Why Did Target Pass a PCI Inspection Just Before The Breach?


After the notorious data breach in December that compromised 40 million customers’ payment card numbers, Target has announced recently that just 3 months before this occurred; they passed its latest Payment Card Industry (PCI) inspection with flying colors. Clearly, this has come as a shock to many and has sparked many confused questions.

Target, which is based in Minneapolis, has joined the long and ever-growing list of retailers and payment processors that have passed their latest annual PCI inspection, only to report terrible breaches under a year later. The news of their passing of the PCI inspection came on the day when the Senate Judiciary Committee held the second of four Congressional hearings on cyber security and data breaches. John Mulligan, Target’s executive vice president and chief financial officer, said, “As recently as September 2013, our systems were certified as compliant with the Payment Card Industry data-security standards. Although it is often said that PCI inspections are simply snapshots that do not define if a merchant or processor is totally secure, Mulligan added that Target had a sophisticated anti-fraud system. Despite this, hackers still managed to penetrate this system with hard-to-detect malware.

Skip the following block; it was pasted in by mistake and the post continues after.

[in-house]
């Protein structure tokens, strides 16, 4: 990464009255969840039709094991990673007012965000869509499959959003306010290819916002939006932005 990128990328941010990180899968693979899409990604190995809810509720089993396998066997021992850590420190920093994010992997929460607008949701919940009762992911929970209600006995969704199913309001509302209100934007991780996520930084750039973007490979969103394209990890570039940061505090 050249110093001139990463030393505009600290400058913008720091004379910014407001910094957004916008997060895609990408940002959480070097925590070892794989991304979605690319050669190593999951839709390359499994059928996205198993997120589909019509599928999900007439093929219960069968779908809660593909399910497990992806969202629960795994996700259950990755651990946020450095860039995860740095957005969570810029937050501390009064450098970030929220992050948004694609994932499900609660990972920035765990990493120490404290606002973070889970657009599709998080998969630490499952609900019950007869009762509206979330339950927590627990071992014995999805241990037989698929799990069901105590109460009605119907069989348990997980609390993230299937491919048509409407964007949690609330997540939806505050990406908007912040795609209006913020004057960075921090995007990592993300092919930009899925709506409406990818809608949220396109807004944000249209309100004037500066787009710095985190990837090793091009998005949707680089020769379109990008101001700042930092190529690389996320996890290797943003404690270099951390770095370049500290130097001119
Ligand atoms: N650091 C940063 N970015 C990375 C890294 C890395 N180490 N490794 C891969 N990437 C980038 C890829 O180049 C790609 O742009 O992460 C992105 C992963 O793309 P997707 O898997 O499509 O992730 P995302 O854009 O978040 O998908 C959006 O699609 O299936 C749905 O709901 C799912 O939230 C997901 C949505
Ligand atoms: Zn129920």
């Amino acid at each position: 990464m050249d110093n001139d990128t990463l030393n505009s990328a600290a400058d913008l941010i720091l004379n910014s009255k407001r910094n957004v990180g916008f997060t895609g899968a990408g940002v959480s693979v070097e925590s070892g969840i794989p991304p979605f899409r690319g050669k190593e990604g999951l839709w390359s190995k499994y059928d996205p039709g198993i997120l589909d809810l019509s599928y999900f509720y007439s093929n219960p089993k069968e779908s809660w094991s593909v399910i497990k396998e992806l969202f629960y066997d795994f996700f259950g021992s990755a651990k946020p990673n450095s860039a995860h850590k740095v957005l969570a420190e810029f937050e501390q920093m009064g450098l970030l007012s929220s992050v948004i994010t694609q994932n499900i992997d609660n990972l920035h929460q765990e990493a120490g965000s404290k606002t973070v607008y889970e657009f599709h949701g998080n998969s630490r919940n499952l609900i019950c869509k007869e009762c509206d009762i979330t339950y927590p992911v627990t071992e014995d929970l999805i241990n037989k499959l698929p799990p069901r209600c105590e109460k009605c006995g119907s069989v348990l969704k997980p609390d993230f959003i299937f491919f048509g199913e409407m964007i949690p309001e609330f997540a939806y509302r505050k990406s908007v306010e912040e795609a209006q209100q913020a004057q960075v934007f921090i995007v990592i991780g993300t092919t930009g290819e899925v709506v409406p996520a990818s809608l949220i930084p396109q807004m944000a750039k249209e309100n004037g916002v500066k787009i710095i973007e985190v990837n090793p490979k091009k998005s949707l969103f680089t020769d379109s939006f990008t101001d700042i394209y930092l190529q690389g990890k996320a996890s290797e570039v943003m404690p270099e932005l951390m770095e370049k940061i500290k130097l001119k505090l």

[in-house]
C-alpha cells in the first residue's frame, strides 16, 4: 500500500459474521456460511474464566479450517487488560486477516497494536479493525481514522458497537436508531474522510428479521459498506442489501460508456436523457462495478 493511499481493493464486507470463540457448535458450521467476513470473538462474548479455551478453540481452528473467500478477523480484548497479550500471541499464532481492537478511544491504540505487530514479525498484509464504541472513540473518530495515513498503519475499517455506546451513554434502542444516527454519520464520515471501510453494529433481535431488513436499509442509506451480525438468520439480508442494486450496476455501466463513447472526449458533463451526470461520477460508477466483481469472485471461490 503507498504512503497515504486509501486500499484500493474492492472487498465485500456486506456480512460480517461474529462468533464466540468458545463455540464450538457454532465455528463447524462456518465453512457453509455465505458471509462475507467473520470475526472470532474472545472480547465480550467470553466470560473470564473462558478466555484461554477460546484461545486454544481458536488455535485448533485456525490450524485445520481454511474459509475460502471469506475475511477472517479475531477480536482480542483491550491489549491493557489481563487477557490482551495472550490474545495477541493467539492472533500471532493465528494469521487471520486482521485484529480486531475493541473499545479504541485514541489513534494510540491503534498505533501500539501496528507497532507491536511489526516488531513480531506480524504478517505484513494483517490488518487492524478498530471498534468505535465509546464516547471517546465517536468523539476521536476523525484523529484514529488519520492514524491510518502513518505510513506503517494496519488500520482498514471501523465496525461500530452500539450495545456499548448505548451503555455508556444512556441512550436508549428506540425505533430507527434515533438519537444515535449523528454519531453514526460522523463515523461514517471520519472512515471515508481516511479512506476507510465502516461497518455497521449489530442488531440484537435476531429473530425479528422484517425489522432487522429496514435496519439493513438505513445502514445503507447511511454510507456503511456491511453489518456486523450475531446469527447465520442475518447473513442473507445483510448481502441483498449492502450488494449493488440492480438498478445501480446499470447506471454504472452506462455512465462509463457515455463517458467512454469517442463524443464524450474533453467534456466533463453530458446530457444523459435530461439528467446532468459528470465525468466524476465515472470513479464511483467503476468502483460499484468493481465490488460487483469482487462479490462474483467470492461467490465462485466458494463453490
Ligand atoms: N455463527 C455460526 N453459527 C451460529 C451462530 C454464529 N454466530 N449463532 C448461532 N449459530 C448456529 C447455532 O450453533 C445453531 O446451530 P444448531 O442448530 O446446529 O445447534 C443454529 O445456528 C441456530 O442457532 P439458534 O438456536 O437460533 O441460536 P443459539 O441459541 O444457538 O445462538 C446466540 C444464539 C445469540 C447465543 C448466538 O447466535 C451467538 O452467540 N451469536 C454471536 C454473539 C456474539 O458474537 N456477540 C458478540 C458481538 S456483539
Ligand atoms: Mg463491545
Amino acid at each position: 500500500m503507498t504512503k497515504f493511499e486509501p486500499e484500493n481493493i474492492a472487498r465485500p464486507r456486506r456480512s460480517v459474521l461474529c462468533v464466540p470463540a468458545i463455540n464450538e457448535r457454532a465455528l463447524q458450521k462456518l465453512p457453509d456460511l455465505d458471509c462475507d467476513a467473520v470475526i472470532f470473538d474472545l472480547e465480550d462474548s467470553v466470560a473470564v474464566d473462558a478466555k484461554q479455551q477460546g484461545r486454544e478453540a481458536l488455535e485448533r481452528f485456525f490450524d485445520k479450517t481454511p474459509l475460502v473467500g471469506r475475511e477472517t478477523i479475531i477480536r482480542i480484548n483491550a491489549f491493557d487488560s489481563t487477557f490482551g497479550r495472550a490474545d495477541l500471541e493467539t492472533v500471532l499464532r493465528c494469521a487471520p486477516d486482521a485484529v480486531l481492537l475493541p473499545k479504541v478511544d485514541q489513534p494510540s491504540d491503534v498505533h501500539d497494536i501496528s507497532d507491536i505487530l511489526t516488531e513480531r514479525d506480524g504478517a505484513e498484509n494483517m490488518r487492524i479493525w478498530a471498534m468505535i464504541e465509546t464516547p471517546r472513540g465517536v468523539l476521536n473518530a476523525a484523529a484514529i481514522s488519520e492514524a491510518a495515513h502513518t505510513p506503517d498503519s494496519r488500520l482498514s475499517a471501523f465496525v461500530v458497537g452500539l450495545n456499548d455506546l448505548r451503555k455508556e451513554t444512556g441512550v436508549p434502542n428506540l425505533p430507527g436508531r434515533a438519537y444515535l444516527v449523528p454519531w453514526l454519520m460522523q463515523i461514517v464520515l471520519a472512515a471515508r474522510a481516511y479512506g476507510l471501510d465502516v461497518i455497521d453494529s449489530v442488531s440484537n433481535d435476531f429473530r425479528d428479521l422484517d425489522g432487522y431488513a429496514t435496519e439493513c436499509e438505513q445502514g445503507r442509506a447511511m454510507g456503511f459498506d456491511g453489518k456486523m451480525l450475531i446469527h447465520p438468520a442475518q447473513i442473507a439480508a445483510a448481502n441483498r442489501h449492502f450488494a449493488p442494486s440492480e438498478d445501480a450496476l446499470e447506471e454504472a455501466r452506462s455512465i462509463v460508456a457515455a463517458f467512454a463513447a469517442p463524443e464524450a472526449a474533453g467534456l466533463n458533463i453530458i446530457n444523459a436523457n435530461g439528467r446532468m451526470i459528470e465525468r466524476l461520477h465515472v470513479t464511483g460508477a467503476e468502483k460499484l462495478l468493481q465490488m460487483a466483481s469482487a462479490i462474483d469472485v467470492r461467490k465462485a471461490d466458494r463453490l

Aside from discussion of the PCI inspection prior to the breach, numerous questions are now being asked about introducing chip cards to replace the vulnerable magnetic-stripe cards that have gone out of date almost everywhere except the US. It is clear that the serious data breaches have sparked a lot more motivation in terms of finally bringing in chip cards to the United States. Mulligan recently spoke to The Hill, a Washington publication that tracks Congress, and said, “Since the breach, we are accelerating our own $100 million investment to put chip-enabled technology in place. Our goal is to implement this technology in our stores and on our proprietary REDcards by early 2015, more than six months ahead of our previous plan.”